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Layers upon layers: Alex Raineri makes big music at Mt Macedon

The Sound Barrier : Blog

Coming up next week in the beautiful Mount Macedon, on the northern outskirts of Melbourne, Queensland pianist Alex Raineri will be popping down to present an extraordinary concert of new music, with no less than five world premieres , interspersed with some music of Bach, and of Ravel, and ending with phenomenally virtuosic work of Beat Furrer, Phasma in its Australian premiere.

Alex joined me on the show this week to talk about the concert, together with Melbourne composer Samuel Smith, whose work will be part of Alex's programme next week. They chatted about the whole process of creating new music in collaboration between composer and performer, and the many different dynamics that this enables and the different opportunities this creates for each to work differently than they might otherwise do. This dynamic and creative relationship between composer and performer will undoubtedly be very much on show at Alex's concert.

A concert like this is a pretty potent reminder of just how diverse music can be – not just because of the range of repertoire that Alex has assembled, but because of the natures of many of the pieces themselves and their composers, who create works that approach the possibilities of musical sound from so many perspectives and it was some of the ideas that those composers have brought to the music banquet table that helped shape the rest of music on tonight's show.

Perhaps the theme that bound those ideas in the pieces I brought to you tonight was the notion of music as something that is formed out of many layers and dimensions of sound, and it is often these interactions of layers – vertically forming and reforming – that creates the music's horizontal trajectory as well.

Samuel Smith's Dead Oceans was a pretty phenomenal example of this. Composed for string quartet, it is a powerful work, its title derived from a line from Bob Dylan, and a reflection on the vulnerability and precarious futures of our oceans and environment, a work where its layers of sound form continually shifting harmonies, some of them, as Samuel explained in our interview, formed through synthetic processes built with sine-tones in his studio, others through drawing on spectral system of harmonics, all translated into this fierce and gripping work that was premiered last year at the Bendigo International Festival for Exploratory Music.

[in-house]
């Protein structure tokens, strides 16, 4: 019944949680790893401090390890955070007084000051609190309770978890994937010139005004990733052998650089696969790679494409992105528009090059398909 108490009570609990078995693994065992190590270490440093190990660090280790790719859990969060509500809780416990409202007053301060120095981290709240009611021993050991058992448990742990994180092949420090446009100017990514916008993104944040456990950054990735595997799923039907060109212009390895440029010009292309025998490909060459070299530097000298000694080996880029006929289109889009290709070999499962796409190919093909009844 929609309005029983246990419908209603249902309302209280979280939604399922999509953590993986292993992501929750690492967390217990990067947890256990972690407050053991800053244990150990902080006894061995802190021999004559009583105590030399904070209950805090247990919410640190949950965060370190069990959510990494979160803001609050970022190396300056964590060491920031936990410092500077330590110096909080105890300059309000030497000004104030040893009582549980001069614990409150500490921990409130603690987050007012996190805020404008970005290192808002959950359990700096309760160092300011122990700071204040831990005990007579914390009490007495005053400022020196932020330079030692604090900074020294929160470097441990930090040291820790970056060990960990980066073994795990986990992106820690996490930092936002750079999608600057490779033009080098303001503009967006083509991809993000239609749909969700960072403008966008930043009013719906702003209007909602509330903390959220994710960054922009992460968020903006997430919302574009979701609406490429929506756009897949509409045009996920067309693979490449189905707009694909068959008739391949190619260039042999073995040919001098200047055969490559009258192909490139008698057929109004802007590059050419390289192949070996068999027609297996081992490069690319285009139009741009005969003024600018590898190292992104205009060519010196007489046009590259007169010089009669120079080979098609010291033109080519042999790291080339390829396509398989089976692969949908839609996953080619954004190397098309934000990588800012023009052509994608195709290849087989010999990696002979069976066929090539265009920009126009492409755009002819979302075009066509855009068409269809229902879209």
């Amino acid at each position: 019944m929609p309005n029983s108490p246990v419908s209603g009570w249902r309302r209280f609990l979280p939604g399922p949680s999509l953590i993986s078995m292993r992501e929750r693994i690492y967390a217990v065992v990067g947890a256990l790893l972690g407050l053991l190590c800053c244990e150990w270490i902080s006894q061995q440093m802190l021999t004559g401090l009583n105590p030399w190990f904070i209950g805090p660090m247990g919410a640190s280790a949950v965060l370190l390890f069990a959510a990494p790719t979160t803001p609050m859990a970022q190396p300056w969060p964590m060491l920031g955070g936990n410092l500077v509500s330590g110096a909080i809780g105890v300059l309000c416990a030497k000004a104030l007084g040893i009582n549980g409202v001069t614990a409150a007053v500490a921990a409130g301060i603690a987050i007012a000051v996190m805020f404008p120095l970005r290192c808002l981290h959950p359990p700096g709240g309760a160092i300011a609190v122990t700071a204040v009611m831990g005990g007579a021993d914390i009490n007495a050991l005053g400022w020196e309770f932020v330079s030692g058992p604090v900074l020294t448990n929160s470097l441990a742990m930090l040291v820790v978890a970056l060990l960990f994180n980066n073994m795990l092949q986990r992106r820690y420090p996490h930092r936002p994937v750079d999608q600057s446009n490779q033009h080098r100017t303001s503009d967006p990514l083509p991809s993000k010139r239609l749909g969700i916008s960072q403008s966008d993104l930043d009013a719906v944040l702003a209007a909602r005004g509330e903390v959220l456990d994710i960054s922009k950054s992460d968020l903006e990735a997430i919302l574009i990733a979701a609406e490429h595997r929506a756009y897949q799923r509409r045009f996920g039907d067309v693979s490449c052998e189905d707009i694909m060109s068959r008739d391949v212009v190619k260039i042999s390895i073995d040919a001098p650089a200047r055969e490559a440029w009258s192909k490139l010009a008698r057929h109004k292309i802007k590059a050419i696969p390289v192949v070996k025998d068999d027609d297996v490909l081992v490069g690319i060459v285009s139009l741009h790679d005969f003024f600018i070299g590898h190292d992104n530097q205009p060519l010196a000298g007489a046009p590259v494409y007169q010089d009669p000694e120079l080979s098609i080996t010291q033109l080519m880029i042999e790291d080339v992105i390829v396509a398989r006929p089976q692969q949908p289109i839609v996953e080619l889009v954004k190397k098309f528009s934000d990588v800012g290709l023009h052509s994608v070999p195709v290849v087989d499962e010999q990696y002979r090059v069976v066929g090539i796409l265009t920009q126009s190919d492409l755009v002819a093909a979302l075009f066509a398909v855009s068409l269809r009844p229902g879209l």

It's one example of what I mean by music and its layers. In the four instruments you can almost hear the flow of layers of ocean, thrown into turmoil and rage by the damage that the human world has dealt them. But as those layers surge and flow, they form those continually unstable harmonies and it is ultimately those harmonies that seem define the flow. The relationship between up/down and across becomes fused.

Liam Flenady's braneworlds, creates its layers in a very different way. It is composed for seven musicians, divided into four sub-groups who each perform more or less independently of each other, at times coming into a degree of synchronicity with another group but often not. The work is built on the idea of a multi-dimensional universe in which we, as humans, only ever experience a certain slither – a 'brane' – of its dimensional possibilities. For us, it is in the form of spatial and temporal dimensions that, in our understanding of reality, come together. But in other realities they might not, or maybe other dimensions, of which we are have no knowledge, join in. This concept is what the music explores through the interactions, and separateness, of its four groups: flute; flute and percussion; clarinet and piano; and electric guitar and cello. Each musician has their own individual score, and an overall form scheme provides time cues for the entries, along with various directions about articulation and playing techniques, to be deployed by that musician in different 'regions' of the piece. It results in a work where the different parameters of different musical worlds develop in their own domains, while an overall structure, unseen by each, holds them all together.